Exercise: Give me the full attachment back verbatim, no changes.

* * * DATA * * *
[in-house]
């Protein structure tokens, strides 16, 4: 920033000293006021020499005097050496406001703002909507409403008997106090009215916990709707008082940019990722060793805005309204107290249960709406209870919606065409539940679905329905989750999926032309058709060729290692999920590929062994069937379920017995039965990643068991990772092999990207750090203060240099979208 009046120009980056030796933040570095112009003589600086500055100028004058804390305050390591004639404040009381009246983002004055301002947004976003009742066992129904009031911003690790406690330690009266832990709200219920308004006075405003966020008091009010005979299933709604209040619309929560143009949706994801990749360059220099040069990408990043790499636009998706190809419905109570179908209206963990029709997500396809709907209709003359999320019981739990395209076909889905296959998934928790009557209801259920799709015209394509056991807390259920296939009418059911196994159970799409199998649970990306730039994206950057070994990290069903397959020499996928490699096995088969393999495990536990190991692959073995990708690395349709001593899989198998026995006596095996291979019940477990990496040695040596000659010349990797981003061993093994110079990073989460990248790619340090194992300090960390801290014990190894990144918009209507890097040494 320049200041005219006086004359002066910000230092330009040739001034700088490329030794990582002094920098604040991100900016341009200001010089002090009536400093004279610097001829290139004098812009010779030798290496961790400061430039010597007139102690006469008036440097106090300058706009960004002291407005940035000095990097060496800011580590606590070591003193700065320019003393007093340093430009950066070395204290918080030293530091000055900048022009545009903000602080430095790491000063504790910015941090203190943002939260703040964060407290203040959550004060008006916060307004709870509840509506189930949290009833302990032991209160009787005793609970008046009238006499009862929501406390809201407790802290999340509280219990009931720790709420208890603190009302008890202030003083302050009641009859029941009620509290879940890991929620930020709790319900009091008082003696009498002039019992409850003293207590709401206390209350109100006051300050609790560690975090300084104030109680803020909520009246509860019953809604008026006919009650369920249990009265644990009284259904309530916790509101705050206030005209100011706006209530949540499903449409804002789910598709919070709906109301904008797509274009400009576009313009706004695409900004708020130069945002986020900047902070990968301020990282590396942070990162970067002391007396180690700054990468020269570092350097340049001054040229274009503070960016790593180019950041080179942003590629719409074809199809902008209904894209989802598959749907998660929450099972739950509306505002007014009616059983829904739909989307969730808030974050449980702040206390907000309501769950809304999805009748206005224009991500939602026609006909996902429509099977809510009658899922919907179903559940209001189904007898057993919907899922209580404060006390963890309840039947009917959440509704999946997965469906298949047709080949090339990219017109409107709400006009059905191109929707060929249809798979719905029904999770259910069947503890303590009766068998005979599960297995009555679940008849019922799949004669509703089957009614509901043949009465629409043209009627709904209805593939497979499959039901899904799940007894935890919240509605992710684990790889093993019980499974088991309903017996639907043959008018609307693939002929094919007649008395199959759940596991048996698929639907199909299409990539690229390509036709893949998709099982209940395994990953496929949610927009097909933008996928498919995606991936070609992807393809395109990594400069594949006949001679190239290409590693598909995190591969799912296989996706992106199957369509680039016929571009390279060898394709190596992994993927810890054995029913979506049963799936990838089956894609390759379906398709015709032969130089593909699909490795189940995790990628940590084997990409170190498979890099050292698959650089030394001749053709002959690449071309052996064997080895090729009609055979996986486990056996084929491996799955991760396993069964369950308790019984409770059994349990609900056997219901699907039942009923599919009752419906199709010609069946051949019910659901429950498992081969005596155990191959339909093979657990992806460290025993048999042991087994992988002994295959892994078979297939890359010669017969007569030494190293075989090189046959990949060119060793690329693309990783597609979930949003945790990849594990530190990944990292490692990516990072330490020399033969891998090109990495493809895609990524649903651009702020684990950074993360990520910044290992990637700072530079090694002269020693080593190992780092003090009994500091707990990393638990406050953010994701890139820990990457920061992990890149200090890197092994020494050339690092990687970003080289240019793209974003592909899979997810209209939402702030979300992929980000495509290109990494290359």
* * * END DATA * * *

[in-house]
């Protein structure tokens, strides 16, 4: 920033000293006021020499005097050496406001703002909507409403008997106090009215916990709707008082940019990722060793805005309204107290249960709406209870919606065409539940679905329905989750999926032309058709060729290692999920590929062994069937379920017995039965990643068991990772092999990207750090203060240099979208 009046120009980056030796933040570095112009003589600086500055100028004058804390305050390591004639404040009381009246983002004055301002947004976003009742066992129904009031911003690790406690330690009266832990709200219920308004006075405003966020008091009010005979299933709604209040619309929560143009949706994801990749360059220099040069990408990043790499636009998706190809419905109570179908209206963990029709997500396809709907209709003359999320019981739990395209076909889905296959998934928790009557209801259920799709015209394509056991807390259920296939009418059911196994159970799409199998649970990306730039994206950057070994990290069903397959020499996928490699096995088969393999495990536990190991692959073995990708690395349709001593899989198998026995006596095996291979019940477990990496040695040596000659010349990797981003061993093994110079990073989460990248790619340090194992300090960390801290014990190894990144918009209507890097040494 320049200041005219006086004359002066910000230092330009040739001034700088490329030794990582002094920098604040991100900016341009200001010089002090009536400093004279610097001829290139004098812009010779030798290496961790400061430039010597007139102690006469008036440097106090300058706009960004002291407005940035000095990097060496800011580590606590070591003193700065320019003393007093340093430009950066070395204290918080030293530091000055900048022009545009903000602080430095790491000063504790910015941090203190943002939260703040964060407290203040959550004060008006916060307004709870509840509506189930949290009833302990032991209160009787005793609970008046009238006499009862929501406390809201407790802290999340509280219990009931720790709420208890603190009302008890202030003083302050009641009859029941009620509290879940890991929620930020709790319900009091008082003696009498002039019992409850003293207590709401206390209350109100006051300050609790560690975090300084104030109680803020909520009246509860019953809604008026006919009650369920249990009265644990009284259904309530916790509101705050206030005209100011706006209530949540499903449409804002789910598709919070709906109301904008797509274009400009576009313009706004695409900004708020130069945002986020900047902070990968301020990282590396942070990162970067002391007396180690700054990468020269570092350097340049001054040229274009503070960016790593180019950041080179942003590629719409074809199809902008209904894209989802598959749907998660929450099972739950509306505002007014009616059983829904739909989307969730808030974050449980702040206390907000309501769950809304999805009748206005224009991500939602026609006909996902429509099977809510009658899922919907179903559940209001189904007898057993919907899922209580404060006390963890309840039947009917959440509704999946997965469906298949047709080949090339990219017109409107709400006009059905191109929707060929249809798979719905029904999770259910069947503890303590009766068998005979599960297995009555679940008849019922799949004669509703089957009614509901043949009465629409043209009627709904209805593939497979499959039901899904799940007894935890919240509605992710684990790889093993019980499974088991309903017996639907043959008018609307693939002929094919007649008395199959759940596991048996698929639907199909299409990539690229390509036709893949998709099982209940395994990953496929949610927009097909933008996928498919995606991936070609992807393809395109990594400069594949006949001679190239290409590693598909995190591969799912296989996706992106199957369509680039016929571009390279060898394709190596992994993927810890054995029913979506049963799936990838089956894609390759379906398709015709032969130089593909699909490795189940995790990628940590084997990409170190498979890099050292698959650089030394001749053709002959690449071309052996064997080895090729009609055979996986486990056996084929491996799955991760396993069964369950308790019984409770059994349990609900056997219901699907039942009923599919009752419906199709010609069946051949019910659901429950498992081969005596155990191959339909093979657990992806460290025993048999042991087994992988002994295959892994078979297939890359010669017969007569030494190293075989090189046959990949060119060793690329693309990783597609979930949003945790990849594990530190990944990292490692990516990072330490020399033969891998090109990495493809895609990524649903651009702020684990950074993360990520910044290992990637700072530079090694002269020693080593190992780092003090009994500091707990990393638990406050953010994701890139820990990457920061992990890149200090890197092994020494050339690092990687970003080289240019793209974003592909899979997810209209939402702030979300992929980000495509290109990494290359």